Last fall, a report from the Education Schools Project found that 62 percent of the graduates of teacher-preparation programs thought they’d been badly prepared. Julia Steiny, a former member of the Providence, Rhode Island, school board, offers this solution: remove the bureaucracy of state certification and instead hold university education departments responsible. Steiny interviewed many education professors and deans over the course of a year, and all said their programs each have at least one current student who they would not personally certify. “Often those less-than-desirable students had poor people skills but were academically high performers,” Steiny explains. The lack of partnership between colleges and practicum school sites is only hurting the cause: Colleges “get incredibly out of touch and teach a lot of theory and methodology that has no practical application.” Steiny argues that by making the diploma the certification, schools will become known for producing excellent, satisfactory, or poor teachers, and thus create a new survival-of-the-fittest mentality for college education programs nationwide. Would putting teacher certification into universities’ hands produce higher-caliber teachers? How well do you feel your university prepared you for your teaching career?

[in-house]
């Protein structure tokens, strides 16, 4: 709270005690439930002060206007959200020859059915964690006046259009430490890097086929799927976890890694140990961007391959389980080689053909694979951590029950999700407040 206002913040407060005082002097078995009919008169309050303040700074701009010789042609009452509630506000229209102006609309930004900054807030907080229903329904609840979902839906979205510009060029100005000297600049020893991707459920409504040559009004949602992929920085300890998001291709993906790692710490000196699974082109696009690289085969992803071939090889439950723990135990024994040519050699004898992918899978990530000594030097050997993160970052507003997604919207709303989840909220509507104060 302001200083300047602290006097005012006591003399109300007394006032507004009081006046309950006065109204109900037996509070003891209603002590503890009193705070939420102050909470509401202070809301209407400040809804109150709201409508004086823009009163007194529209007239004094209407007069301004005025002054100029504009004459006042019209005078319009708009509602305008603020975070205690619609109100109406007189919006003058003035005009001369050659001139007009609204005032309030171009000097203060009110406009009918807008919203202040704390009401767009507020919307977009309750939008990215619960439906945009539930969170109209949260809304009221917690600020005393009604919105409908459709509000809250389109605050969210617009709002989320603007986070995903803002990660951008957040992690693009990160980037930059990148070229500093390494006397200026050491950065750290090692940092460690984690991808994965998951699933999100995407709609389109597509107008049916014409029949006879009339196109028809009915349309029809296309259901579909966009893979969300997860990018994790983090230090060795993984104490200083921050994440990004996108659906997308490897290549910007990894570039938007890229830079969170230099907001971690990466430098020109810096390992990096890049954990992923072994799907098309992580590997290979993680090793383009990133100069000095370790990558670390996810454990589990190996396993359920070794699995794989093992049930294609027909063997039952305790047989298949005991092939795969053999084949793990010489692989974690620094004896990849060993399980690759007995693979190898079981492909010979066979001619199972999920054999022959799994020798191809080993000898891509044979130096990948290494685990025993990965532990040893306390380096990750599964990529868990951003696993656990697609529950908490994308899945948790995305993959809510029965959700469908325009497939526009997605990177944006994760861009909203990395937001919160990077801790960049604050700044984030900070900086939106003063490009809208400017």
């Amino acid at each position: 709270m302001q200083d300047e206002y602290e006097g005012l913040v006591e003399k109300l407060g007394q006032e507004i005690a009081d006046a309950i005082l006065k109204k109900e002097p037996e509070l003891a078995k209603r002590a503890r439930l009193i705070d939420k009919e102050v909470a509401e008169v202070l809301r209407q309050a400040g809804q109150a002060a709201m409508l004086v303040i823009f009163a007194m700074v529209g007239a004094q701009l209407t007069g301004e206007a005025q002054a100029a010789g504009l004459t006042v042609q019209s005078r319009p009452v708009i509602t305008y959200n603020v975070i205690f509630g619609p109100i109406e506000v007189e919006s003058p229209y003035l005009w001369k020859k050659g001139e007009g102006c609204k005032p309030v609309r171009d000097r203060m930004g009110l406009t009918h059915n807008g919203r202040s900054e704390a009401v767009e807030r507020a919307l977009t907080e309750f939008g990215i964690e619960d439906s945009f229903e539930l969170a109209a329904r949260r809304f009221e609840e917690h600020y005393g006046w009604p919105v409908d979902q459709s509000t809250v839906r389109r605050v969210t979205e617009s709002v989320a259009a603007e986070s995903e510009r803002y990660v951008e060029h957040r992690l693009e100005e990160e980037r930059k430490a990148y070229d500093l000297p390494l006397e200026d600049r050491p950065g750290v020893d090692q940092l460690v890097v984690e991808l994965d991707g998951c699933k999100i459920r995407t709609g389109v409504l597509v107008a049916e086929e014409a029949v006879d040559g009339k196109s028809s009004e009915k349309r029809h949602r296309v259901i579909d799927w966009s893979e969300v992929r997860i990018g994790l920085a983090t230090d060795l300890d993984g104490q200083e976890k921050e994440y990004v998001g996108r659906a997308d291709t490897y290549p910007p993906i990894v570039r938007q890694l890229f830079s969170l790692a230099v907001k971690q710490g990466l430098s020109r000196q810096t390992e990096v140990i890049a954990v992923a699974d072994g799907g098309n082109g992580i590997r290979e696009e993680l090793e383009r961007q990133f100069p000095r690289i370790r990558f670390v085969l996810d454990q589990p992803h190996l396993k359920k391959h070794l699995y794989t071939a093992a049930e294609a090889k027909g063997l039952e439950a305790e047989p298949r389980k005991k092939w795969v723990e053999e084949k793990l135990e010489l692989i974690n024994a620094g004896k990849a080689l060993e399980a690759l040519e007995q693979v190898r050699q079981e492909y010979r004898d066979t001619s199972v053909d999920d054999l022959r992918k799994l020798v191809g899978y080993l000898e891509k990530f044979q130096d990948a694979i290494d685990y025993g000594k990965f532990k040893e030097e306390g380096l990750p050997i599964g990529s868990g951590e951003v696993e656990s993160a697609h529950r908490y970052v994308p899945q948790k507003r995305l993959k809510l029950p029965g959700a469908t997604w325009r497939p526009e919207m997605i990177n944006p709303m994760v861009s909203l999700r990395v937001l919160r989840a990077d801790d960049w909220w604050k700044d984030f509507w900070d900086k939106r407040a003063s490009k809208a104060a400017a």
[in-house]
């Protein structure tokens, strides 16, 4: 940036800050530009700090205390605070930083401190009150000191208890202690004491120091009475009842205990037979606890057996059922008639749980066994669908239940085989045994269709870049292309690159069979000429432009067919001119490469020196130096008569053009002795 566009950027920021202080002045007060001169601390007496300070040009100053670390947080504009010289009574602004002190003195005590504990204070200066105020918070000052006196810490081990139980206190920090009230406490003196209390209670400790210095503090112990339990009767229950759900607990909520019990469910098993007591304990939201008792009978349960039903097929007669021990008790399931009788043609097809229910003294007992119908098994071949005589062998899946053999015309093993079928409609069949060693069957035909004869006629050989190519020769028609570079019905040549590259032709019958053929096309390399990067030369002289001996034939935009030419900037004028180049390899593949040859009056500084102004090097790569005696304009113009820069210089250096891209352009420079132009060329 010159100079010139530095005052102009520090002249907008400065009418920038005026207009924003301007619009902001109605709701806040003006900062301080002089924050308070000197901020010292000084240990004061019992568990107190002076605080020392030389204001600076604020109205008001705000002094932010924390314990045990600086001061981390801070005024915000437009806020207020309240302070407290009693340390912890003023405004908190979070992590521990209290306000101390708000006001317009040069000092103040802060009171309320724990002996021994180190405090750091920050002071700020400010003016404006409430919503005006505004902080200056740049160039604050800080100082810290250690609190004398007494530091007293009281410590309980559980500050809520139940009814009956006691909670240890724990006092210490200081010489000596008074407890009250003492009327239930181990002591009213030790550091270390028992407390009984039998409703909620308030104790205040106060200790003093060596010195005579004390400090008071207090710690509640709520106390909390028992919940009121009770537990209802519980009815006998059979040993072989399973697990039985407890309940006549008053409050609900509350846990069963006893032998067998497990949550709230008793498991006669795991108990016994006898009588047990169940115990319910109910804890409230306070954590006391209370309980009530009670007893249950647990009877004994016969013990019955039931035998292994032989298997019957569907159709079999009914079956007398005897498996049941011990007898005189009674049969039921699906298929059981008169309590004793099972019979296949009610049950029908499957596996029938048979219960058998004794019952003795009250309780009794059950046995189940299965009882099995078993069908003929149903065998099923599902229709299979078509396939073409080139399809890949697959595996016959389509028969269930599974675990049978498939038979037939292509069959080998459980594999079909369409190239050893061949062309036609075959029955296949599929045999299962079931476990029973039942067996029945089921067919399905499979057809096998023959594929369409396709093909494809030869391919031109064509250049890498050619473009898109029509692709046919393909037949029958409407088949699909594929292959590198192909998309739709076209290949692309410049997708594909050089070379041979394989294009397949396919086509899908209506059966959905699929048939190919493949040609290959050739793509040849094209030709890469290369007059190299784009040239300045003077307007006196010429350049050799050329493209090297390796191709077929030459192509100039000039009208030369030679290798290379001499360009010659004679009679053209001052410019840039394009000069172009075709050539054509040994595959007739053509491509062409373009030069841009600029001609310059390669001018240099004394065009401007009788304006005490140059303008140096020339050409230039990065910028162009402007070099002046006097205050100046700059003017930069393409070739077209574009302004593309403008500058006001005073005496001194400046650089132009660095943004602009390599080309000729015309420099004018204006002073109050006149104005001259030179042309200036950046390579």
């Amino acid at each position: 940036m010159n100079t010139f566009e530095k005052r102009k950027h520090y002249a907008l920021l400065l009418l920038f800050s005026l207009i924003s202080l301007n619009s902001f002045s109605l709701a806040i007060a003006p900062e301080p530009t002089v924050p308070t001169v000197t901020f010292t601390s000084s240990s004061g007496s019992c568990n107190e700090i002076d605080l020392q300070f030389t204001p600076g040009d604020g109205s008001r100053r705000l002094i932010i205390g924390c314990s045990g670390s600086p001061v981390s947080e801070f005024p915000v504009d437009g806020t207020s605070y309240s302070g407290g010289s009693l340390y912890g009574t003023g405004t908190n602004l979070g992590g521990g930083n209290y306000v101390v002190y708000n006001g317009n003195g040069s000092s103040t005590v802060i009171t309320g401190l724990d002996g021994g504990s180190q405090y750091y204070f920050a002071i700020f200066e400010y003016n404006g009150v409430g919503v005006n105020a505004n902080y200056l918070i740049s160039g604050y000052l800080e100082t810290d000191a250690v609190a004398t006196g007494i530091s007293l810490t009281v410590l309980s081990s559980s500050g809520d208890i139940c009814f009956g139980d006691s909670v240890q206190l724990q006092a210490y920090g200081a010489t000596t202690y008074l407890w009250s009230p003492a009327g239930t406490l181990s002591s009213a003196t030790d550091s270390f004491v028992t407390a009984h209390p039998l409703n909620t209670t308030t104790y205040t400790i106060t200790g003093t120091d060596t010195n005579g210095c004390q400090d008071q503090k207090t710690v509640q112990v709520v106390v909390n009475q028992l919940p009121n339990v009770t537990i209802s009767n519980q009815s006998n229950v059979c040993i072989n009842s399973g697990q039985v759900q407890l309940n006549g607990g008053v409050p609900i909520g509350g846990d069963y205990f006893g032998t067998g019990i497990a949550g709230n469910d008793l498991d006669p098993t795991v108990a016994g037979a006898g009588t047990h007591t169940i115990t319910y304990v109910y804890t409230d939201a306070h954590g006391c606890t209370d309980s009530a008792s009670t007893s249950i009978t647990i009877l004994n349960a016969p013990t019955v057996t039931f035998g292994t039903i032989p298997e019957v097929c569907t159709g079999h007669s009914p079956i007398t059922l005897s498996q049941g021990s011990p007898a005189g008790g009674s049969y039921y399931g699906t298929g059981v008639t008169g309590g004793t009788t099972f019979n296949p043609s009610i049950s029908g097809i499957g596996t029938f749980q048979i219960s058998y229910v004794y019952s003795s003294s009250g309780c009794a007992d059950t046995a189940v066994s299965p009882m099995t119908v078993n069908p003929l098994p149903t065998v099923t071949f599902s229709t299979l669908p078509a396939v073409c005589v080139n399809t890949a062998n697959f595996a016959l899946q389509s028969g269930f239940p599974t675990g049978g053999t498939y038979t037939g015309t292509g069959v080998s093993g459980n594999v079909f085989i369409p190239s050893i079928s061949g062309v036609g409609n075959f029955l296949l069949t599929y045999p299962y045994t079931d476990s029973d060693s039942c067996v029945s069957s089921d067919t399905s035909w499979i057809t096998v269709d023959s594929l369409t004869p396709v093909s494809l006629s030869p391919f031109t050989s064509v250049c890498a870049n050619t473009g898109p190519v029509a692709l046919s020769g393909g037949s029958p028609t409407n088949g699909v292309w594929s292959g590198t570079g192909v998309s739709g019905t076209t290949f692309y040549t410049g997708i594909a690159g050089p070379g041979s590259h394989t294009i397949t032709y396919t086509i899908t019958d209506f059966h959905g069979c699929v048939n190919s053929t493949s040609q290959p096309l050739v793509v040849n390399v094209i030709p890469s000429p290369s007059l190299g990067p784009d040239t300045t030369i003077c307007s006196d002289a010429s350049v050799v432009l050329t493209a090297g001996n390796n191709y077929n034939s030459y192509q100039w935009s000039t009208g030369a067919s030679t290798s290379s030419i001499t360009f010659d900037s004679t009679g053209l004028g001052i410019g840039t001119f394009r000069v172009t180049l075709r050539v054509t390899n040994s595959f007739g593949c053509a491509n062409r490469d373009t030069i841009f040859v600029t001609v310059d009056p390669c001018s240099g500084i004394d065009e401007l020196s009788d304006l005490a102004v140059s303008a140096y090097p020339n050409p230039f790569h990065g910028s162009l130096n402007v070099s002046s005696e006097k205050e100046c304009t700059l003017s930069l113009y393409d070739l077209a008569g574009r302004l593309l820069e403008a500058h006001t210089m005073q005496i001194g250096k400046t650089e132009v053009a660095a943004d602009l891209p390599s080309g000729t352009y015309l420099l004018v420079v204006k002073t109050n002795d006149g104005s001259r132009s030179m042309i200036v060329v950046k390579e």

A version of this news article first appeared in the Web Watch blog.